Graph of percentage of the radioactive output by each nuclide that form after a nuclear fallout vs logarithm of time after the incident. In curves of various colors, the predominant source of radiation are depicted in order: Te-132/I-132 for the first five or so days; I-131 for the next five; Ba-140/La-140 briefly; Zr-95/Nb-95 from day 10 until about day 200; and finally Cs-137. Other nuclides producing radioactivity, but not peaking as a major component are Ru, peaking at about 50 days, and Cs-134 at around 600 days.
The portion of the total radiation dose (in air) contributed by each isotope versus time after the Chernobyl disaster[84]

Caesium is one of the most reactive elements and is highly explosive when it comes in contact with water. The hydrogen gas produced by the reaction is heated by the thermal energy released at the same time, causing ignition and a violent explosion. This can occur with other alkali metals, but caesium is so potent that this explosive reaction can even be triggered by cold water.[2] Caesium metal is highly pyrophoric, and ignites spontaneously in air to form caesium hydroxide and various oxides. Caesium hydroxide is a very strong base, and can rapidly corrode glass.

Caesium compounds are rarely encountered by most persons; most caesium compounds are mildly toxic because of chemical similarity of caesium to potassium. Exposure to large amounts of Cs compounds can cause hyperirritability and spasms, but as such amounts would not ordinarily be encountered in natural sources, Cs is not a major chemical environmental pollutant.[85] The median lethal dose (LD50) value for caesium chloride in mice is 2.3 g/kg which is comparable to the LD50 values of potassium chloride and sodium chloride.[86]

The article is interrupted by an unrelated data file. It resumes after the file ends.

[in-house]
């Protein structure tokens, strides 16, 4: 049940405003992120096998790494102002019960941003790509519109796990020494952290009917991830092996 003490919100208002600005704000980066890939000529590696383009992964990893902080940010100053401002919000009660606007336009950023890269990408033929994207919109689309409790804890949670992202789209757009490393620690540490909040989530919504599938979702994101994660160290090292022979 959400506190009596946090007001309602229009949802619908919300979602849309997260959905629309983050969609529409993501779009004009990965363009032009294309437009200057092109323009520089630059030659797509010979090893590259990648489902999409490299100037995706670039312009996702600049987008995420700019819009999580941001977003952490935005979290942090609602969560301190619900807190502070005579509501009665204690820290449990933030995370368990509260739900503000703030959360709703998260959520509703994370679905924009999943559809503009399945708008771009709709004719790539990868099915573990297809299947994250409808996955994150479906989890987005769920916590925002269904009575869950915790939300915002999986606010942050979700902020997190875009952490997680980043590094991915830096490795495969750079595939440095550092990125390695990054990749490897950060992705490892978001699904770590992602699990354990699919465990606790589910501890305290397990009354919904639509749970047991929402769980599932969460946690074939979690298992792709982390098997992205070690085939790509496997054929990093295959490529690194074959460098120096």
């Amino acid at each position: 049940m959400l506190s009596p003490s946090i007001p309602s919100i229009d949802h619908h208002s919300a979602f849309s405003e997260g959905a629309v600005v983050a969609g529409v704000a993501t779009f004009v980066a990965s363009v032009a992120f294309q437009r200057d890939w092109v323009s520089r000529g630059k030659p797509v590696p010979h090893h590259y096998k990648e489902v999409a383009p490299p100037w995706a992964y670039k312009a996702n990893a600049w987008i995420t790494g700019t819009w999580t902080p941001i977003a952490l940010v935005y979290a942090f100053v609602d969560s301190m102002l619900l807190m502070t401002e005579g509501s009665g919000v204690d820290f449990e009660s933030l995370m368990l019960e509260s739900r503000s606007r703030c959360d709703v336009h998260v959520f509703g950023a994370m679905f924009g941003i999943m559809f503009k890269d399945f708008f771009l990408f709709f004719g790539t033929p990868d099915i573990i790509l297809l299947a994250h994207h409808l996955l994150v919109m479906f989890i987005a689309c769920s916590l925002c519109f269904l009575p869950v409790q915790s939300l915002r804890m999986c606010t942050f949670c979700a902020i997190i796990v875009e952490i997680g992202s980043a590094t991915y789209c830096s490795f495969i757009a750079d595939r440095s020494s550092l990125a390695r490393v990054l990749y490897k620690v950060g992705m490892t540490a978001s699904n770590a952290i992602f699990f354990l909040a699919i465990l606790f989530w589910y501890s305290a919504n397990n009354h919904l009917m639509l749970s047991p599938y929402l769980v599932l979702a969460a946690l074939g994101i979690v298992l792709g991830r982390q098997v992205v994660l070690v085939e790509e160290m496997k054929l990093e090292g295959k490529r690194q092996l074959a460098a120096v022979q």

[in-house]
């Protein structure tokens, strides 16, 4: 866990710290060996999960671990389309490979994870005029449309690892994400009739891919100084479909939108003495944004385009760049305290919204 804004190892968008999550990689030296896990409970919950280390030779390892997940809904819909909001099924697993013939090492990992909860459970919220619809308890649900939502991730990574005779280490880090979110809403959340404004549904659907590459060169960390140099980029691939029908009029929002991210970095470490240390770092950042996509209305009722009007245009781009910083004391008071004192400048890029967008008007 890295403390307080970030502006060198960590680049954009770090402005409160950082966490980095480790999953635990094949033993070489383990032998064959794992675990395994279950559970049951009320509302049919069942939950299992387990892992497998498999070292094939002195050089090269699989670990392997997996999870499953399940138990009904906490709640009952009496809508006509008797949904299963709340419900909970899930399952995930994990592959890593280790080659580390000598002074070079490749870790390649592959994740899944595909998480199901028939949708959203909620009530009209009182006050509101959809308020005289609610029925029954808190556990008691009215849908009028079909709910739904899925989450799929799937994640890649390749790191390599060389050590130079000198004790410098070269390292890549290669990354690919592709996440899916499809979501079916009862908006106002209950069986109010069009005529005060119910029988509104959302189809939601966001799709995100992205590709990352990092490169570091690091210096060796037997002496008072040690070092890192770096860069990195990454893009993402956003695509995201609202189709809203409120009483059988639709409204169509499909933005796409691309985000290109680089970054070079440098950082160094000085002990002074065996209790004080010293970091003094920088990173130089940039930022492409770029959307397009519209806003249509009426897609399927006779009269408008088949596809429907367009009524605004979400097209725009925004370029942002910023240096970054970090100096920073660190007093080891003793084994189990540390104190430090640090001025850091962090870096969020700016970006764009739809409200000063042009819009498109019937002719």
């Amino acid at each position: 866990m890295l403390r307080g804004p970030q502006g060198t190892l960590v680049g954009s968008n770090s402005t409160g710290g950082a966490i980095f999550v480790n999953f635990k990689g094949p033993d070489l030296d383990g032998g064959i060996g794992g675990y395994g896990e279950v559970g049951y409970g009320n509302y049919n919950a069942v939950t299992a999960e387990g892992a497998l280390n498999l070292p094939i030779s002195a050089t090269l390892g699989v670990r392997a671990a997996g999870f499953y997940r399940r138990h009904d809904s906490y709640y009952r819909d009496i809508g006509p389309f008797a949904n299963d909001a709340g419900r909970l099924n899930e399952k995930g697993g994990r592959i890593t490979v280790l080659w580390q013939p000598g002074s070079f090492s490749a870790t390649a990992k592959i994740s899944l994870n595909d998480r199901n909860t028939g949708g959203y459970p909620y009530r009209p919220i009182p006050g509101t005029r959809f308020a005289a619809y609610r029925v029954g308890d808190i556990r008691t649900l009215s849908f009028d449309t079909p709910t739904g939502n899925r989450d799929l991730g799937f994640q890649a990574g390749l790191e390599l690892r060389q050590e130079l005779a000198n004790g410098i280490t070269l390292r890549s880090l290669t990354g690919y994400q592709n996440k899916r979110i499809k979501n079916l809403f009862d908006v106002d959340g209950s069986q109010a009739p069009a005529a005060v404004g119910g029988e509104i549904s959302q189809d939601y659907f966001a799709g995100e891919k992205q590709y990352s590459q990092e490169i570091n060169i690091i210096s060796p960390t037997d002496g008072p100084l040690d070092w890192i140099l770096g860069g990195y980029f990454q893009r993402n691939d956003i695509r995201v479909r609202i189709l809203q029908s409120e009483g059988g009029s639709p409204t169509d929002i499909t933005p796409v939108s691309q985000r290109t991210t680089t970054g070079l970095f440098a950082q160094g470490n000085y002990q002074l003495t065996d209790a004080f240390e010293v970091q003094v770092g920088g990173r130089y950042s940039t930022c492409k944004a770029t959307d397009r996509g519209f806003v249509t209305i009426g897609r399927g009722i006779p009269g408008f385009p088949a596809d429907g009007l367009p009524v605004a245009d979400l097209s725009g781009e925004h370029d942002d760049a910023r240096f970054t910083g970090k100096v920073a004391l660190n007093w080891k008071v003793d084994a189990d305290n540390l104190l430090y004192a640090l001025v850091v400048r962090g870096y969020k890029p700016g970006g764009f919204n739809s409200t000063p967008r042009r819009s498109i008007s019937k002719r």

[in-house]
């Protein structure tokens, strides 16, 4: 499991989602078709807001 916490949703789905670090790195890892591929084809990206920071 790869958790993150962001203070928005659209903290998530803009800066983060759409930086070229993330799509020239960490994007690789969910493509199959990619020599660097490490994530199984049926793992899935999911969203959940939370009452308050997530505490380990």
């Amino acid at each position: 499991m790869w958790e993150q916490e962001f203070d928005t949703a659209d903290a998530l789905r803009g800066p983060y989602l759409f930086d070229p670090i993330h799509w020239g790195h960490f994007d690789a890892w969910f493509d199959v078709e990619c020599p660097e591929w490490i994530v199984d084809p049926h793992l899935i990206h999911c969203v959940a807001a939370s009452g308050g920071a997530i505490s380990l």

The isotopes 134 and 137 (present in the biosphere in small amounts as a result of radiation leaks) represent a radioactivity burden which varies depending on location. Radiocaesium does not accumulate in the body as effectively as many other fission products (such as radioiodine and radiostrontium). As with other alkali metals, radiocaesium washes out of the body relatively quickly with the sweat and urine. However, radiocaesium follows potassium and tends to accumulate in plant tissues, including fruits and vegetables.[87][88][89] Accumulation of caesium-137 in lakes has been a high concern after the Chernobyl disaster.[90][91] Experiments with dogs showed that a single dose of 3800 μCi/kg (4.1 μg of caesium-137) is lethal within three weeks,[92] smaller amounts may cause infertility, cancer.[93] The International Atomic Energy Agency and other sources have indicated that radioactive materials, such as caesium-137, may be used in radiological dispersion devices, or “dirty bombs”.[94]

See also

* Goiânia accident, a major radioactive contamination incident involving a rod of caesium chloride
* Acerinox accident, a caesium-137 contamination accident
* Caesium standard


1. ^ Along with rubidium (39 °C [102 °F]), francium (27 °C [81 °F]), mercury (−39 °C [−38 °F]), and gallium (30 °C [86 °F]). Bromine is also liquid at room temperature (melting at −7.2 °C, 19 °F) but it is not a metal, but a halogen.
2. ^ The radioactive element francium may also have a lower melting point, but its radioactivity prevents enough of it from being isolated for direct testing.
"Francium". Periodic.lanl.gov. http://periodic.lanl.gov/elements/87.html. Retrieved 2010-02-23.
3. ^ See Cesium and water, by Philip Evans, for a video.
4. ^ Francium may be more electropositive, but this has not been experimentally measured due to its high radioactivity. Measurements of the first ionization energy of francium suggest that relativistic effects may lower its reactivity and raise its electronegativity above that expected from periodic trends.